Faculty & Staff
Steven Shea, PhD
- Director, CROET
- Senior Scientist, CROET
- RJH 2501J
Sleep Research Society
American Academy of Sleep Medicine
President's Council, OHSU, member 2012-
Let's Get Healthy Advisory Board, OHSU, member 2012-
American Sleep Medicine Foundation, President (2010-2013)
American Academy of Sleep Medicine, Director (2009-2014)
American Board of Sleep Medicine, Director (2009-2014)
Research Committee, American Academy of Sleep Medicine, Member (2002-2009; Chair 2007-2009)
Program Committee SLEEP APSS International Conferences, Member (2006-2009)
Circadian Rhythms Section, American Academy of Sleep Medicine, Chair (2008-2009)
Selection Committee, Training Program in Sleep, Circadian and Respiratory Neurobiology, Brigham & Women’s Hospital and Harvard Medical School, Chair (2007-2012)
Nature and Science of Medicine (Editor-in-chief)
American Journal of Cardiovascular Disease (Editor)
Sleep Medicine Reviews (Editor)
The effect of circadian rhythms and sleep disorders on human disease. The severity of many diseases varies across the 24-hour period. For example, heart attacks occur most frequently in the morning a few hours after waking up, epileptic seizures of the brain's temporal lobe usually occur in the late afternoon or early evening, and asthma is generally worst at night. In addition, shift work, when behaviors occur at unusual circadian phases, is related to increased prevalence of many diseases, including cardiovascular disease, hypertension, obesity and diabetes. The goal of Dr. Shea’s research is to understand the biological basis behind changes in disease severity across the day and night, and to understand the physiological and adverse health effects of shift work. For instance, Dr. Shea is determining whether cardiovascular changes across the day and night are caused by the body clock (the endogenous circadian pacemaker) or attributable to behaviors that occur on a regular daily basis, including the sleep/wake cycle. Understanding the biological basis of these physiological and pathophysiological changes across the day and night may provide an insight into the underlying cause of the disease and could lead to better therapy (e.g. appropriately timed medication to target specific phases of the body clock or to coincide with specific behaviors that cause vulnerability, such as exercise), and countermeasures aimed at reducing the adverse health effects of shift work.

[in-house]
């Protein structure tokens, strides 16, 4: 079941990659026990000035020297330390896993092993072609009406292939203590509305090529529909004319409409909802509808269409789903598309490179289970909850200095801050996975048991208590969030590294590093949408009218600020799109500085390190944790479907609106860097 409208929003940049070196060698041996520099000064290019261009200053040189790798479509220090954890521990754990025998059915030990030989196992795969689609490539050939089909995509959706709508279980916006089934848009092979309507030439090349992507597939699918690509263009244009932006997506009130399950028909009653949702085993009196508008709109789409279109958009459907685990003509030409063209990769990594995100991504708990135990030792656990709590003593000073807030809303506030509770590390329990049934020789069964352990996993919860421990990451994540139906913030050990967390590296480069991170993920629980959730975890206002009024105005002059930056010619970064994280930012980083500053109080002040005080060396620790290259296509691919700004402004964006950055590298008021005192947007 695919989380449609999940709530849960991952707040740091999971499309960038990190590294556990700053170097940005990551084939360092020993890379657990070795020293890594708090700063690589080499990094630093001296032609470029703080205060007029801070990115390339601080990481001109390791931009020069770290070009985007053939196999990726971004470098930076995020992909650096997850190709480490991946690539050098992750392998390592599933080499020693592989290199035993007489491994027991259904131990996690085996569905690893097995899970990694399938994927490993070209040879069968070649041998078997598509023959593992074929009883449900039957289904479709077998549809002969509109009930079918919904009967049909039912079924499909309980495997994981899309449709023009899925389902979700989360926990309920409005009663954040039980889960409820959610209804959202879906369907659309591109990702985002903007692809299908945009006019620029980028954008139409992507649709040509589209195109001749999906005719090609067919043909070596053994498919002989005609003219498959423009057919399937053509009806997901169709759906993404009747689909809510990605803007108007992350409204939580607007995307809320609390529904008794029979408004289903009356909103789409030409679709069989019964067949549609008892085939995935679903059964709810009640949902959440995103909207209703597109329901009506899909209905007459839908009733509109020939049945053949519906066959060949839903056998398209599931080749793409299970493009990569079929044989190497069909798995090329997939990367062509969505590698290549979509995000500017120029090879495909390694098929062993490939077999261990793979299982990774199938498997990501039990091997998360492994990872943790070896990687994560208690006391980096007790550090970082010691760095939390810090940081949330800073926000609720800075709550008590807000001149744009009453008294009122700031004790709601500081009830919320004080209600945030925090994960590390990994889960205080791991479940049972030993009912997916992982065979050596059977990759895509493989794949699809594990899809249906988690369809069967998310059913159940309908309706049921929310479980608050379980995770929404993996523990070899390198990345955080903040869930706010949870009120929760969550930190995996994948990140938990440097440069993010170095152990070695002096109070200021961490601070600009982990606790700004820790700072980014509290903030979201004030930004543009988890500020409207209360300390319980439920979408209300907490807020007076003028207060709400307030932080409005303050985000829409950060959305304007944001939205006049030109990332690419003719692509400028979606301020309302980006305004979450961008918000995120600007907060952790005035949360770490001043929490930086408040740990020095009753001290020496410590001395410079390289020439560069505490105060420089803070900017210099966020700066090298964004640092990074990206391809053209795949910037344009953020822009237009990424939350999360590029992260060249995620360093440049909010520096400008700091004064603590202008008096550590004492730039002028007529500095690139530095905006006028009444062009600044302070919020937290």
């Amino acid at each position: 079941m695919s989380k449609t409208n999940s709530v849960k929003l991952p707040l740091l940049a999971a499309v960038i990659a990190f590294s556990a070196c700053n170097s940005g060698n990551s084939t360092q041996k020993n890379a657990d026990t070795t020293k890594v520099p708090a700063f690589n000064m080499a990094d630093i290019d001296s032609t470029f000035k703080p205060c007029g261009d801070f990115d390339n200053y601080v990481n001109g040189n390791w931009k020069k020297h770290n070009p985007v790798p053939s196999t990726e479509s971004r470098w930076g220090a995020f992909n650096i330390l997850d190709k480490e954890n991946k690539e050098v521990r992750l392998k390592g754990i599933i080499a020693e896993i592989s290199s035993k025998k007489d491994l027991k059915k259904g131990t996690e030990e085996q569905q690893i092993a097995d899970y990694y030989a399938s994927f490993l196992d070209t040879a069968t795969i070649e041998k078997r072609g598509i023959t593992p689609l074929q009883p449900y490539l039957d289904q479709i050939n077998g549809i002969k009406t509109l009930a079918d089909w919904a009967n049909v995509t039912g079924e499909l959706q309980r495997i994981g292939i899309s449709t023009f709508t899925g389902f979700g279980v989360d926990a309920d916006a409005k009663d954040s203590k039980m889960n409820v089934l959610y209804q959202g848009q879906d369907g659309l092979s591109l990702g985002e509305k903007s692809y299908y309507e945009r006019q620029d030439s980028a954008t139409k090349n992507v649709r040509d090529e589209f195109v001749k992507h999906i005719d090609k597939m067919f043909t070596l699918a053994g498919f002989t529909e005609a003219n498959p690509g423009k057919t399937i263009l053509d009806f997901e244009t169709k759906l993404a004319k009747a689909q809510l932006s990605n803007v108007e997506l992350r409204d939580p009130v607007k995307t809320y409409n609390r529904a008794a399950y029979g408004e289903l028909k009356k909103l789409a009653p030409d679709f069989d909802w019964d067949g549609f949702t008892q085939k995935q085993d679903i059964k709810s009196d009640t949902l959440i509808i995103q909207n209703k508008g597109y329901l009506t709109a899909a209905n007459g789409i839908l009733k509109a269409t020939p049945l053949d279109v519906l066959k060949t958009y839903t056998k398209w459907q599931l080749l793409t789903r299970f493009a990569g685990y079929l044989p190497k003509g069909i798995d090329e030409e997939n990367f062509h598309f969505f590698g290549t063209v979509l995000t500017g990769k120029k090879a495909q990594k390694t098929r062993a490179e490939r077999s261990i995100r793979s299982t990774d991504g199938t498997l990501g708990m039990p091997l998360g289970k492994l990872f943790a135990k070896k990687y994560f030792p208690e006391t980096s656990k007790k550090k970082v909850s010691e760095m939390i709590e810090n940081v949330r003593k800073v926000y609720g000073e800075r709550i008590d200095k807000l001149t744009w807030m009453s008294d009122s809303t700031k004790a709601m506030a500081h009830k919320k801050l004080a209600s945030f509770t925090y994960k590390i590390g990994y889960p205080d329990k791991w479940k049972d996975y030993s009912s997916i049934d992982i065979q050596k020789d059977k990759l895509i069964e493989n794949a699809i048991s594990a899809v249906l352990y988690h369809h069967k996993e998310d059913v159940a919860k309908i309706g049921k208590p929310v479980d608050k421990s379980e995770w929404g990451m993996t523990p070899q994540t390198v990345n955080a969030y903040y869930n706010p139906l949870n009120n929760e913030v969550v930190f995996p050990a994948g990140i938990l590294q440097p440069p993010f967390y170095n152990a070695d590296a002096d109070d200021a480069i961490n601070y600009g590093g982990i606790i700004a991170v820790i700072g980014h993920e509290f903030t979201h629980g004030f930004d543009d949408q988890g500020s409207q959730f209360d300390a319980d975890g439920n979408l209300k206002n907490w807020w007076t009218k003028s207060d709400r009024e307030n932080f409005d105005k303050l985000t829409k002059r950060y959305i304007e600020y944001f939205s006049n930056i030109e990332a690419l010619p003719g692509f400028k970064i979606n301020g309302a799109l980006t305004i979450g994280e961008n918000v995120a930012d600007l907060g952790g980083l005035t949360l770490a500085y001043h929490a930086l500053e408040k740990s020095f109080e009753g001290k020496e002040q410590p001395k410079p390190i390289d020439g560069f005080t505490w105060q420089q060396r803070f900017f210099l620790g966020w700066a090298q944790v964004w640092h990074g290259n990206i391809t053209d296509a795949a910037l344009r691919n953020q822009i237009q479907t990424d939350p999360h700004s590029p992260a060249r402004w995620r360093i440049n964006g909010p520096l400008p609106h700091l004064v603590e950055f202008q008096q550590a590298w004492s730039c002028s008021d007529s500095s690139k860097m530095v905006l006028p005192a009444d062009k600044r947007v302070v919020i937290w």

B.Sc. (Honours), Human Biology, Loughborough University, UK, 1982
Ph.D., Physiology (Thesis Advisor: Professor Abraham Guz), University of London, London, UK 1989
Certificate of Completion, Leadership Program, Brigham & Women’s Hospital, Harvard Business School, Boston, MA, 2010
PREVIOUS FACULTY POSITIONS
1989-1992, Lecturer in Physiology, Physiology, Charing Cross and Westminster Medical School, University of London, London, UK
1992-2000, Assistant Professor of Physiology, Environmental Health, Harvard School of Public Health, Boston, MA
1997-2001, Assistant Professor of Medicine, Department of Medicine, Harvard Medical School, Boston, MA